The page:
Mr.J So that’s what happened because I remember talking to some of the, dental
practitioners and doctors, ‘oh penicillin, no never heard of that, never seen it’.
M.H. But they were having it in America?
Mr.J In America, oh yes, they were having it in advance of what, oh they were able ti
produce, mass produce it really, that’s the word, and it was only through me getting it from those couple of American built ships that had penicillin, otherwise I’d have known nothing about it.
M.H. So when you came back to the Island after the war was it available there for you to

Mr.J Now, I, there would be an interval here I had to wait, where you could get it,
moderately easy, yes, I think it was about a couple of years late because the services would have first call on it but that’s understandable but no I can’t be really certain and then of course after the penicillin, oh yes, talking about ulstra ??? gingivitis, I remember reading an article in British Medical Journal about the use of flagil for vaginal infection and I put two and two together because it was mentioned that one or two of the bugs that are in it that they occur in this ulstra ??? gingivitis so I decided to, got some tablets from the pharmacist at Nobles, the patients that were in hospital and I found that was efficient and of course it superseded penicillin but I suppose that two of them could be used in conjunction with each other in a very very serious case of which to my knowledge I have only had one and that occurred during the war, this chap was terrible, I had to finish up giving him morphine injections so that he would sleep, it was terrible, of course, we all know that the pain threshold of people vary, but he was the captain of a ship and we had to do something quick before he .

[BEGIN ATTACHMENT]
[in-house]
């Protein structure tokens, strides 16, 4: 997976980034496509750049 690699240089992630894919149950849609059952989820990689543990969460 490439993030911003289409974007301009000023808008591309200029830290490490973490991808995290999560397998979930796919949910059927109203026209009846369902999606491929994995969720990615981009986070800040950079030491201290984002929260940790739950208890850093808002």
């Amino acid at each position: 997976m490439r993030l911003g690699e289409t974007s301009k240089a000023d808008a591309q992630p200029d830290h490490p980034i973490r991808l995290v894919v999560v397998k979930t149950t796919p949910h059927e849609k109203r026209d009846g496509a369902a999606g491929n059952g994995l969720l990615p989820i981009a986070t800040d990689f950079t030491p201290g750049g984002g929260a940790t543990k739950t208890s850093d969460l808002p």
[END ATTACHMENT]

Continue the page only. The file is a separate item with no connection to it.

M.H. If he was the captain of your ship .
Mr.J And yet, the interesting part, now it just comes to mind, a little thing, I think this